Basically, you need to sign a BAA with anyone who handles your PHI. The agreement varies according to the type of associate, but at the very least, it should:

  • Describe how the associates can use PHI

  • List safeguards that associates will use to ensure data security and privacy

  • Outline the steps that will be taken in the event of a data breach that originated from the business associate’s side

The document should also specify the business associate’s responsibilities and the conditions for termination of the agreement. Additionally, associates need to make separate subcontractor BAAs with providers that will handle protected health information on their behalf.

Transaction standards

Healthcare providers should follow standard mechanisms for processing data. For example, you need to adopt a standard mechanism for electronic data interchange for submitting and processing insurance claims. 

Identifier standards

Every individual with access to PHI—such as doctors, nurses, management and admin staff in your organization—should have a national identifier (a ten-digit provider identifier code).

Information availability and sharing

Patients have the right to obtain, change, or update their health information. As a covered entity, you are obliged to respond to all requests for such information within 15 days. 

You also need to restrict access to sensitive health information within your organization. In other words, your employees should only be able to access the PHI required for their work. 

Healthcare providers can disclose personal health data to third parties, but only if they received a patient’s consent or written authorization. Organizations usually outline how they may disclose health information in the patient agreement.

While these requirements may feel like a burden, they can enhance the security of your data significantly. More importantly, they can improve the interoperability of health information and allow providers to exchange sensitive health data much faster.

Breach notification

Healthcare entities are obliged to notify the Department of Health and Human Services (HHS) and patients about data breaches. This must happen within 60 days of discovering the breach. The notification should mention the nature of compromised data, whether it was viewed or copied, and the estimated extent of the breach.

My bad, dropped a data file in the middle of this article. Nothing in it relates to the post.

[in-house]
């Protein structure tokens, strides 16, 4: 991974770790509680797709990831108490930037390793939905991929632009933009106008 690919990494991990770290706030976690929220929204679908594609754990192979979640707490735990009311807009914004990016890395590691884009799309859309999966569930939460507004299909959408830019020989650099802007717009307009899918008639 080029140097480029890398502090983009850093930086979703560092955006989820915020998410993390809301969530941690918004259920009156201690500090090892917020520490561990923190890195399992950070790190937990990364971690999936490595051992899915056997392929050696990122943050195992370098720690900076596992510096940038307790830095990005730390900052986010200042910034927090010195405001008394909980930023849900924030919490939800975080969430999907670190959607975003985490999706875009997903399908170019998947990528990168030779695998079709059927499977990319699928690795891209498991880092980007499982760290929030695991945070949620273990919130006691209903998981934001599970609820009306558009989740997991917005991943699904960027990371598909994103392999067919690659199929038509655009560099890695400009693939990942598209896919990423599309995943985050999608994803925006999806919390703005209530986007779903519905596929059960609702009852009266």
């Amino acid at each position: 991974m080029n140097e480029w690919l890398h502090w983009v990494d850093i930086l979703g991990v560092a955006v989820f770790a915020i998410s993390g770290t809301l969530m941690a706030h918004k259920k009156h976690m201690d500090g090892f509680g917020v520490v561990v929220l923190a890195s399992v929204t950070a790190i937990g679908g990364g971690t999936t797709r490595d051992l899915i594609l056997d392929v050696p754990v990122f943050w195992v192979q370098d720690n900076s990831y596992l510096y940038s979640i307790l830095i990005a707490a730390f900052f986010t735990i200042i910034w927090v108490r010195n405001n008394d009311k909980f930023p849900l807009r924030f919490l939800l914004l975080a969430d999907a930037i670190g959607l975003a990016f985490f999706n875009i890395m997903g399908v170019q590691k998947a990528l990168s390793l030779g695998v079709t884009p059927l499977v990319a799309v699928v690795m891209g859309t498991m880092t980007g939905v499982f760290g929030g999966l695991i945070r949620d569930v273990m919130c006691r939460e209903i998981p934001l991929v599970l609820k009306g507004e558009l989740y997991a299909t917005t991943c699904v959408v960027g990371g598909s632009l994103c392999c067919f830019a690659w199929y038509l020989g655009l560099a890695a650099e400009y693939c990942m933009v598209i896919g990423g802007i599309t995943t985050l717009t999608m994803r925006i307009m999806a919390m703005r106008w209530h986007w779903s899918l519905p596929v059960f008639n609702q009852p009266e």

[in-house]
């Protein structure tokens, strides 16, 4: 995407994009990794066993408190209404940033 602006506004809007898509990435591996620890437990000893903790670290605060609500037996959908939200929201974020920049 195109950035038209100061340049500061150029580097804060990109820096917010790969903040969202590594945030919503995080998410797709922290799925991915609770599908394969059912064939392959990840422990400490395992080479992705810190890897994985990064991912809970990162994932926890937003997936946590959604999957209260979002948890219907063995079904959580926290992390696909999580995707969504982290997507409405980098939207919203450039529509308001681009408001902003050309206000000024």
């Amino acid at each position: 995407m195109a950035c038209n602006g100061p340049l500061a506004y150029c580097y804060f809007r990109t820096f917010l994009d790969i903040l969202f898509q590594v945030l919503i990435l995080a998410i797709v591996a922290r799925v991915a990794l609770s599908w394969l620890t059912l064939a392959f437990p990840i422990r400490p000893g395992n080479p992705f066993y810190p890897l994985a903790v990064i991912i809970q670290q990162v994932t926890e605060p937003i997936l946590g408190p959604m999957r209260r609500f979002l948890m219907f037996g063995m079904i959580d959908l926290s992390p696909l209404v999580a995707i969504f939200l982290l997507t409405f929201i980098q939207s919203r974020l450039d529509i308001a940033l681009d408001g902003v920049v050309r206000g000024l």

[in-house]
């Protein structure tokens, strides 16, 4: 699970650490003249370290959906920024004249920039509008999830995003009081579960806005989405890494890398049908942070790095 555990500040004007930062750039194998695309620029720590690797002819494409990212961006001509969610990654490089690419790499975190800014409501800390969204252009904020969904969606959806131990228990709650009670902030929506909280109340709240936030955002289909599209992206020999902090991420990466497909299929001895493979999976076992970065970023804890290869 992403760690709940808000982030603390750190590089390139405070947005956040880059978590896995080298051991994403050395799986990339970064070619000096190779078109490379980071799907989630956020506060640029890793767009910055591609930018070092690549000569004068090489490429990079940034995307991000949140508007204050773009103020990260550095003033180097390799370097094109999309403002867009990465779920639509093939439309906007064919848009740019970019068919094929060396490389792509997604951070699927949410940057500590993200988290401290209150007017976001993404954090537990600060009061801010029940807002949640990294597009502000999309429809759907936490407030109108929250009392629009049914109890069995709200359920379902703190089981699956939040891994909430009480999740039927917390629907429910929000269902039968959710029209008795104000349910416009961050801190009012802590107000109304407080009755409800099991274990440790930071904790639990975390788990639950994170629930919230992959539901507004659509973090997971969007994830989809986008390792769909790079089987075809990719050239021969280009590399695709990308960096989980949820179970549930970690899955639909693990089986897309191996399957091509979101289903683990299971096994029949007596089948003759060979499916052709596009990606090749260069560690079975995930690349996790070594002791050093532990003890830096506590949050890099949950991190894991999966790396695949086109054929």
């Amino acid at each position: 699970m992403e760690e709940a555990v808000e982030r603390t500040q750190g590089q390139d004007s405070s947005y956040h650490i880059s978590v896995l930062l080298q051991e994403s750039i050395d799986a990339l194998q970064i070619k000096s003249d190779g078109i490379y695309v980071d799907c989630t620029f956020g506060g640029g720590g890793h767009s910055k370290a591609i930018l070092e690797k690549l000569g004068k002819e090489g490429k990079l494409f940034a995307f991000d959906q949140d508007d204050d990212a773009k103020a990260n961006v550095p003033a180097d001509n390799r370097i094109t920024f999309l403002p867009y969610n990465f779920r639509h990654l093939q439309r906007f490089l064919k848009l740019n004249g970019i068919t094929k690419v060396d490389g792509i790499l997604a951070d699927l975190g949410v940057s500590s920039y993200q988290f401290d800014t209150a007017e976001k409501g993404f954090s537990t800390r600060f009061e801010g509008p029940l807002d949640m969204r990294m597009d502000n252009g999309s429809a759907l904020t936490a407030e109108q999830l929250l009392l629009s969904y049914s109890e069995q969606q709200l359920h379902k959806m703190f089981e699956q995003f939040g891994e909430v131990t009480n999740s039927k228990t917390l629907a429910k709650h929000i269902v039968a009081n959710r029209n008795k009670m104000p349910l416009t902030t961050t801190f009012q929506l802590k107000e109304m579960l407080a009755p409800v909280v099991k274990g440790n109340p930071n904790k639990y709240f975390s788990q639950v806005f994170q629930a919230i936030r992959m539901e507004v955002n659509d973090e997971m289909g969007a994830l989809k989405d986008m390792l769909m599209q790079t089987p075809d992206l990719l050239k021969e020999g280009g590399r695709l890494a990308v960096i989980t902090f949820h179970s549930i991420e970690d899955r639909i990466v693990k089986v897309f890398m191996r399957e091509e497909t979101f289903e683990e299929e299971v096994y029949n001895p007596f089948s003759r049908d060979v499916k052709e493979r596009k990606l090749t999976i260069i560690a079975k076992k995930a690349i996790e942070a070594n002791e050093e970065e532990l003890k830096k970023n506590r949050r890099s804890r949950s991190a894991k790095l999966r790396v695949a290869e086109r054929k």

Integrity

As a healthcare provider, you should ensure that your electronic health data is protected from corruption or unauthorized changes. This means that you should design your software platforms in a way that prevents any unauthorized access to your databases. 

Traditionally, companies implement public-key cryptography (SSL, PGP, and SSH) to encrypt every piece of data in the system. However, some healthcare providers are now investing in HIPAA-compliant blockchain solutions with decentralized and distributed data management.

Data disposal

Providers must destroy health data they haven’t used for more than six years or after they no longer need it for medical services. That’s why you should regularly review health information and erase data you no longer need.

This section summarized the main HIPAA requirements for healthcare providers. Bear in mind that the OCR can impose penalties for noncompliance on organizations that violate HIPAA rules. These can range from $100 to $50,000 per incident up to a maximum of $1.5 million and include criminal charges.

How to comply with HIPAA software requirements